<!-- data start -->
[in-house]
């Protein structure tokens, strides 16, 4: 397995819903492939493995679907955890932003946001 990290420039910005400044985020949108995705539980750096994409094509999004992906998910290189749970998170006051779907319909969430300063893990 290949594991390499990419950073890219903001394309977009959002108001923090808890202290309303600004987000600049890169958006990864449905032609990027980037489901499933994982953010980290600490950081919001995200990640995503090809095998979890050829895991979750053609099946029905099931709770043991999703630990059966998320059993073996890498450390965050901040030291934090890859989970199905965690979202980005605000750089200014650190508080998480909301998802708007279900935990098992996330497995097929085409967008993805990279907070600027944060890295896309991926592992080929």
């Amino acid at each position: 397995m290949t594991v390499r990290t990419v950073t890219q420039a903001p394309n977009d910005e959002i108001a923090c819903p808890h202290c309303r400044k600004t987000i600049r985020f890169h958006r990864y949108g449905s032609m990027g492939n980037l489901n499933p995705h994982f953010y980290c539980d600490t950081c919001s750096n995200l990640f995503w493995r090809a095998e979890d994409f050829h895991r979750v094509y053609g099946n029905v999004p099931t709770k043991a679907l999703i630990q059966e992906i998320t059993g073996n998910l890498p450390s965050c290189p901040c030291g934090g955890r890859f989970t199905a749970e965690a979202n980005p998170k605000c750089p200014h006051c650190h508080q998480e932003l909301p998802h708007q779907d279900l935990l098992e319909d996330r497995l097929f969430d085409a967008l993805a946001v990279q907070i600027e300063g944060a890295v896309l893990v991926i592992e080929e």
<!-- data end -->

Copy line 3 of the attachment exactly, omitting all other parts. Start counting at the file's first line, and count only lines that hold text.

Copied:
């Amino acid at each position: 397995m290949t594991v390499r990290t990419v950073t890219q420039a903001p394309n977009d910005e959002i108001a923090c819903p808890h202290c309303r400044k600004t987000i600049r985020f890169h958006r990864y949108g449905s032609m990027g492939n980037l489901n499933p995705h994982f953010y980290c539980d600490t950081c919001s750096n995200l990640f995503w493995r090809a095998e979890d994409f050829h895991r979750v094509y053609g099946n029905v999004p099931t709770k043991a679907l999703i630990q059966e992906i998320t059993g073996n998910l890498p450390s965050c290189p901040c030291g934090g955890r890859f989970t199905a749970e965690a979202n980005p998170k605000c750089p200014h006051c650190h508080q998480e932003l909301p998802h708007q779907d279900l935990l098992e319909d996330r497995l097929f969430d085409a967008l993805a946001v990279q907070i600027e300063g944060a890295v896309l893990v991926i592992e080929e």